In a series of features regarding the favorite episodes of our blog writers, Paige Schector discusses why “Jose Chung’s From Outer Space” will forever stand atop her list…
It’s obvious from the get-go that “Jose Chung ‘From Outer Space'” is not your garden variety X-Files episode. But in a way, it’s what the series has been building up to for three seasons. There’s the basic premise — aliens — and then there’s the kaleidoscope through which Darin Morgan — and then others after him, including show creator/executive producer Chris Carter — sees that premise.
The teaser sets up the plot in which two teenagers’ alien “experience,” as Jose Chung (Charles Nelson Reilly) prefers to call it, is witnessed by a third party. And then an alien fourth party shows up on the scene. The apparently eccentric writer of some repute has been documenting the stories of everyone involved — except for Mulder, skeptical yet again in a Morgan-penned script — for Chung’s upcoming non-fiction science-fiction novel. But Scully’s willing to talk with him; she’s an ardent admirer of his work.
“Truth is as subjective as reality.” — Jose Chung
“Still, as a storyteller, I’m fascinated how a person’s sense of consciousness can be so transformed by nothing more magical than listening to words. Mere words.” — Jose Chung
Scully backs this up when she details statements made be various participants. On the face of it, the testimonies seem contradictory by nature, but when pieced them together, they kind of form a coherent picture. Just like in the real world, everyone’s viewpoints and recollections might just be due to the fact they’re human beings remembering things the way they want them to have happened. But maybe there’s a greater conspiracy wiping their memories. Perhaps both.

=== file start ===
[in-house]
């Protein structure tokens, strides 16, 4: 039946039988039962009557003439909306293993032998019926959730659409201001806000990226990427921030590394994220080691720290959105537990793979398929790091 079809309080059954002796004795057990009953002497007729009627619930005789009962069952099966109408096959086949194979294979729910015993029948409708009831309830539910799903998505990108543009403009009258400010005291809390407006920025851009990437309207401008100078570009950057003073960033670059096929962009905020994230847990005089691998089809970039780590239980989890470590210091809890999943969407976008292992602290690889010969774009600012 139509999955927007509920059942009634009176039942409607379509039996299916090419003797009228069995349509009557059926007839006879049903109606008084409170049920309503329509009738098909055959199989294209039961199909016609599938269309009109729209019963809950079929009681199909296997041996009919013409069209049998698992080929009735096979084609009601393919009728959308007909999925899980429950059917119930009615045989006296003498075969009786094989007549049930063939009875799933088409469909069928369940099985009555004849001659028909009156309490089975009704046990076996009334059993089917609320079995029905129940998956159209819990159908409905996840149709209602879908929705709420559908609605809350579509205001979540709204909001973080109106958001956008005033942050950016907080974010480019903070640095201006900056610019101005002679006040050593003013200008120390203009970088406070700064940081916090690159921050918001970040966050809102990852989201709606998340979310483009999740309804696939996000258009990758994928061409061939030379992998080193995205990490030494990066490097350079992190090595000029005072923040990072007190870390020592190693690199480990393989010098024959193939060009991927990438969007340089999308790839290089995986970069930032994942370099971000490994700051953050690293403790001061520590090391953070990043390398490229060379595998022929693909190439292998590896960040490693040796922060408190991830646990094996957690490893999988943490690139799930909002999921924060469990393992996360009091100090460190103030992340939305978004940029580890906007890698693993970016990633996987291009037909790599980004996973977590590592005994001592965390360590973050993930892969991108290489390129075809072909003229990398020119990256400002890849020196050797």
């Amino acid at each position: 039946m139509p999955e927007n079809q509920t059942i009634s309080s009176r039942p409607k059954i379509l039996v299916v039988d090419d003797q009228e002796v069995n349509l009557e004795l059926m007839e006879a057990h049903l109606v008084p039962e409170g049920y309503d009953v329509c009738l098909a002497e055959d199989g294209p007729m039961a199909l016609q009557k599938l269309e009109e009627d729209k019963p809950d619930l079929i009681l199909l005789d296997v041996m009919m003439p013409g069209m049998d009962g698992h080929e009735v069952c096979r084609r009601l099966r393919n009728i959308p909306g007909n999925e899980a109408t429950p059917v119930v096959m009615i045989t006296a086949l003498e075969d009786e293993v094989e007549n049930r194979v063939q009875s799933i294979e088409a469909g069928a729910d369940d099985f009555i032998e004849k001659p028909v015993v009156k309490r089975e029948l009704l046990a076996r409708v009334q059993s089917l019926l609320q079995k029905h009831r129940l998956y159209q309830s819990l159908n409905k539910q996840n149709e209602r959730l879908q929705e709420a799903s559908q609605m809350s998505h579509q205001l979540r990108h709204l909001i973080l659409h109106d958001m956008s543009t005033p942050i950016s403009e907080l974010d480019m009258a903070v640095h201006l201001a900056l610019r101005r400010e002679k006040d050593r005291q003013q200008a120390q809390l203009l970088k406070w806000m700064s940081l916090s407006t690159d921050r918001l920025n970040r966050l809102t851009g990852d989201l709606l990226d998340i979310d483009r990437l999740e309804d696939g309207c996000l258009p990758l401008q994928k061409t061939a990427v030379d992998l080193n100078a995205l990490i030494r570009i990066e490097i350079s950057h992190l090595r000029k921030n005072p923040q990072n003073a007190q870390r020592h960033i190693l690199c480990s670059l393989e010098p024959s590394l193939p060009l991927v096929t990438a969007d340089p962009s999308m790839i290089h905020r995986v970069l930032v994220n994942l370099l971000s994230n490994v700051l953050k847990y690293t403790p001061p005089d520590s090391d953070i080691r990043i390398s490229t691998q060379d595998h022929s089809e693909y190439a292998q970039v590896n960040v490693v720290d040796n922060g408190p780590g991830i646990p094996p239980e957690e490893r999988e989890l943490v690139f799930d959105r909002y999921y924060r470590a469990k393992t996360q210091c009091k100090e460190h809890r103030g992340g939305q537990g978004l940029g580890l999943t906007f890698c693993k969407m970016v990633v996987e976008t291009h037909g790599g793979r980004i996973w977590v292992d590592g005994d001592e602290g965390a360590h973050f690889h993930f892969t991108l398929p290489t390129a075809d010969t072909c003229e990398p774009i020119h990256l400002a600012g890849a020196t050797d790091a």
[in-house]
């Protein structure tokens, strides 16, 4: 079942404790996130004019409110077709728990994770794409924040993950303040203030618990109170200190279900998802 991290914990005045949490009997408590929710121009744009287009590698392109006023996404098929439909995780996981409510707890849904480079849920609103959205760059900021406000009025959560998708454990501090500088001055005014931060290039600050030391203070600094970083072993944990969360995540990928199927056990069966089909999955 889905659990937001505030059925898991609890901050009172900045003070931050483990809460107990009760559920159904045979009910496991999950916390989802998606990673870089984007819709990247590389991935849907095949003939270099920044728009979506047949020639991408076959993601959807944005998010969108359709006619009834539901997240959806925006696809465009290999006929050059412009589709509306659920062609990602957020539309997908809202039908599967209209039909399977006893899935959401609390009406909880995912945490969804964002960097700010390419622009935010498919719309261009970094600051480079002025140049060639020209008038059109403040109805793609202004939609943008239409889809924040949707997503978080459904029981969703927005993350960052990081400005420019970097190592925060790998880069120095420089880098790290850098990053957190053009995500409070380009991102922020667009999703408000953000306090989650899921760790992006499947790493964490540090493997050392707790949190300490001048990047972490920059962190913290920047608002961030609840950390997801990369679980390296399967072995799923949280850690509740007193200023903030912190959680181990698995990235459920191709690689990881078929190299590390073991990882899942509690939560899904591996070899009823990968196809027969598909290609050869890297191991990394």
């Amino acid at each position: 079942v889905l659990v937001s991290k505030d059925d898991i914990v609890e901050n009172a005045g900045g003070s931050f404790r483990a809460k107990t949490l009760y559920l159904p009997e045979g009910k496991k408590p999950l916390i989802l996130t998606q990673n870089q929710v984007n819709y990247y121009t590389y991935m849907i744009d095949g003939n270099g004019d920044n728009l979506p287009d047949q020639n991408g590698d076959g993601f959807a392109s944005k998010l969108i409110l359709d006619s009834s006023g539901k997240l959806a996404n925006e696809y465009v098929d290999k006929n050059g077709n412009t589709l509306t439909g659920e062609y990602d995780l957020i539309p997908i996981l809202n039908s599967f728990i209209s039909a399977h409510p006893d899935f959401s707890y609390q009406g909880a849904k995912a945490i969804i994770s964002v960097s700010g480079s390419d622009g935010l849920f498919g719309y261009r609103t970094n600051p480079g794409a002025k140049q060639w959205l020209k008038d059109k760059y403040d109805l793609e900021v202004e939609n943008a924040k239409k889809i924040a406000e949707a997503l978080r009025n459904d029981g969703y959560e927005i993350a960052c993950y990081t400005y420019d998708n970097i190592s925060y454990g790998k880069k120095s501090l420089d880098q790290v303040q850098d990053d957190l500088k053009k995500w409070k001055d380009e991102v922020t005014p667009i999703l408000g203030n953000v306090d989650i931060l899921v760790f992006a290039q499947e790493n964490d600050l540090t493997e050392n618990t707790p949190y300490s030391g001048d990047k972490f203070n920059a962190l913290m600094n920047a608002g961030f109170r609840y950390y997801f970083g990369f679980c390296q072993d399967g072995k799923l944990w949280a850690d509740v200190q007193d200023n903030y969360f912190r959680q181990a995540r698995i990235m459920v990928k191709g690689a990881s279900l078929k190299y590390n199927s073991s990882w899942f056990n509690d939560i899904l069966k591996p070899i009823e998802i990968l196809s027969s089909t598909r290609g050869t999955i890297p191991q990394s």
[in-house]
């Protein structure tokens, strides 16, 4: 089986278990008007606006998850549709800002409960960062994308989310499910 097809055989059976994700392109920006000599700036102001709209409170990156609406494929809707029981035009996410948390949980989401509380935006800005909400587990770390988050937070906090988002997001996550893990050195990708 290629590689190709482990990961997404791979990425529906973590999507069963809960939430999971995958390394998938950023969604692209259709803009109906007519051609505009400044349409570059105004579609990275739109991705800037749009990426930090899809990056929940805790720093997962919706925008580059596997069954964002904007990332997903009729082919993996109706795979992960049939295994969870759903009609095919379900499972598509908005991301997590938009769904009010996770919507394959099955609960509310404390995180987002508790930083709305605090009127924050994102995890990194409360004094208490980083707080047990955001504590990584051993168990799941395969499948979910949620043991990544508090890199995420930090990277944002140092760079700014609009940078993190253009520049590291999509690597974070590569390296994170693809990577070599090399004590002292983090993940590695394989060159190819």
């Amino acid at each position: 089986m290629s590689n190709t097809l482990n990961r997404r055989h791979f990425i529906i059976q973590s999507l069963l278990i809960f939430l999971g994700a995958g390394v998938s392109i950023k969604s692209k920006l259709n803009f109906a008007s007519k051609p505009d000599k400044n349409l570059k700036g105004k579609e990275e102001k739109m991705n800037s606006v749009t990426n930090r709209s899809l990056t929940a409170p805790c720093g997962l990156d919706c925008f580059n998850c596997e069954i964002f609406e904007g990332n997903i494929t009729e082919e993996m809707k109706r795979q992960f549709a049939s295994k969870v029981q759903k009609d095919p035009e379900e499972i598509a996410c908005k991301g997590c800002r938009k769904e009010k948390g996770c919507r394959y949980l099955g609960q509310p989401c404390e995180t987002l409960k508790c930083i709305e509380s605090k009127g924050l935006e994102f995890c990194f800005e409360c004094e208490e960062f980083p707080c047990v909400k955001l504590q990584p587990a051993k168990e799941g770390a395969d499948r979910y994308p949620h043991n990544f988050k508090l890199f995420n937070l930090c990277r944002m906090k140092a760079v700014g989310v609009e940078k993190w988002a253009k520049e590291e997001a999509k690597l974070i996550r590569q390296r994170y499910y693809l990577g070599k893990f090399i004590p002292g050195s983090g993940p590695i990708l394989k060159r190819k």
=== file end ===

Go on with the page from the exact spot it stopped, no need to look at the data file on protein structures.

There’s a lot of common ground in the tales told throughout the episode. Chung explains that many abductees often start their tales with “I know how crazy this all sounds, but…” and then at least two of his witnesses go on to use those exact words. “How the hell should I know” is uttered constantly by those without answers to what seem to be simple questions. Many threats end in “because if you do, you’re a dead man.”
So it falls on director Rob Bowman to make the repeated scenarios hang together and not upend the overall story. I think he does a masterful job, particularly with characters in similar scenes. For example, when Chrissy (Sarah Sawatsky) gets questioned at different points by Mulder, a psychiatrist and possibly officials stealing her memories, the actors’ blocking mimics that of the other scenes. Which is truth and which is fiction? On some level, it might be up to the viewer to decide.
We seem to be getting Darin Morgan’s takes on some universal truths, though. Scully handles some of them — she doesn’t believe in hypnosis because people in that state are prone to confabulation and stresses of any kind can cause the physical symptoms displayed by the victim. She finds that abduction lore has become so prevalent that someone asked to imagine an experience would come up with an identical scenario. Meanwhile, Lt. Jack Schaefer (Daniel Quinn) reveals nerve gas and some low-frequency beams can be used to create the illusion of lost time. So much for Mulder’s pilot nine-minute theory.